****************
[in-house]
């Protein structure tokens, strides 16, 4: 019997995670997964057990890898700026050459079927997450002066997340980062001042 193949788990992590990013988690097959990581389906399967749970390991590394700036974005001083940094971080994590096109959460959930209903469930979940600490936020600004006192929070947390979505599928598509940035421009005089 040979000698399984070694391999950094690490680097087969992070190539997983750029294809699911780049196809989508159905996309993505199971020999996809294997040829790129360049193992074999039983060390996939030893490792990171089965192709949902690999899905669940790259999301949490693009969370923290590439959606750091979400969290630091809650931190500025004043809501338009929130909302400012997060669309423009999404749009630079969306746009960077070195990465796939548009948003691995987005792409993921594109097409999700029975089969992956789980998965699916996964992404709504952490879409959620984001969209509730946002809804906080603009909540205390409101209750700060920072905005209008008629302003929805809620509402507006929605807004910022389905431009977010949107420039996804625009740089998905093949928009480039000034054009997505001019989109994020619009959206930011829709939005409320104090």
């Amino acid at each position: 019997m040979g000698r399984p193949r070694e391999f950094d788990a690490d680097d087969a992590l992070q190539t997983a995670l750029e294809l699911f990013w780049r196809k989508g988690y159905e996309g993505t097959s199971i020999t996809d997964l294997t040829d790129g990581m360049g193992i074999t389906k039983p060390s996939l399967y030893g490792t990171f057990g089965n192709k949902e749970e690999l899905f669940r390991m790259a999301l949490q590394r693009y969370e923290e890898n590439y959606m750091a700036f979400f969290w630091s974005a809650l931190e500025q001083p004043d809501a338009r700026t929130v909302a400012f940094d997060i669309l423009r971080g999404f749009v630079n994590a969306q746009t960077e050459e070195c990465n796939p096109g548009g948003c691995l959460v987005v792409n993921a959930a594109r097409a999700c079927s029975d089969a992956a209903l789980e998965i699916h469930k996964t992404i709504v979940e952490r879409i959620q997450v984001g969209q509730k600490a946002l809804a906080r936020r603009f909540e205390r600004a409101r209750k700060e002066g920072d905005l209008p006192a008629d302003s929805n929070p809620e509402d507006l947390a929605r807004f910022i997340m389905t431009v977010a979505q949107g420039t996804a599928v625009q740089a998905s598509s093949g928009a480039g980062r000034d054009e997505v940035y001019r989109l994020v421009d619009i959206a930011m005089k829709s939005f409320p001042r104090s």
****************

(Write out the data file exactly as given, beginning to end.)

[in-house]
């Protein structure tokens, strides 16, 4: 019997995670997964057990890898700026050459079927997450002066997340980062001042 193949788990992590990013988690097959990581389906399967749970390991590394700036974005001083940094971080994590096109959460959930209903469930979940600490936020600004006192929070947390979505599928598509940035421009005089 040979000698399984070694391999950094690490680097087969992070190539997983750029294809699911780049196809989508159905996309993505199971020999996809294997040829790129360049193992074999039983060390996939030893490792990171089965192709949902690999899905669940790259999301949490693009969370923290590439959606750091979400969290630091809650931190500025004043809501338009929130909302400012997060669309423009999404749009630079969306746009960077070195990465796939548009948003691995987005792409993921594109097409999700029975089969992956789980998965699916996964992404709504952490879409959620984001969209509730946002809804906080603009909540205390409101209750700060920072905005209008008629302003929805809620509402507006929605807004910022389905431009977010949107420039996804625009740089998905093949928009480039000034054009997505001019989109994020619009959206930011829709939005409320104090």
């Amino acid at each position: 019997m040979g000698r399984p193949r070694e391999f950094d788990a690490d680097d087969a992590l992070q190539t997983a995670l750029e294809l699911f990013w780049r196809k989508g988690y159905e996309g993505t097959s199971i020999t996809d997964l294997t040829d790129g990581m360049g193992i074999t389906k039983p060390s996939l399967y030893g490792t990171f057990g089965n192709k949902e749970e690999l899905f669940r390991m790259a999301l949490q590394r693009y969370e923290e890898n590439y959606m750091a700036f979400f969290w630091s974005a809650l931190e500025q001083p004043d809501a338009r700026t929130v909302a400012f940094d997060i669309l423009r971080g999404f749009v630079n994590a969306q746009t960077e050459e070195c990465n796939p096109g548009g948003c691995l959460v987005v792409n993921a959930a594109r097409a999700c079927s029975d089969a992956a209903l789980e998965i699916h469930k996964t992404i709504v979940e952490r879409i959620q997450v984001g969209q509730k600490a946002l809804a906080r936020r603009f909540e205390r600004a409101r209750k700060e002066g920072d905005l209008p006192a008629d302003s929805n929070p809620e509402d507006l947390a929605r807004f910022i997340m389905t431009v977010a979505q949107g420039t996804a599928v625009q740089a998905s598509s093949g928009a480039g980062r000034d054009e997505v940035y001019r989109l994020v421009d619009i959206a930011m005089k829709s939005f409320p001042r104090s």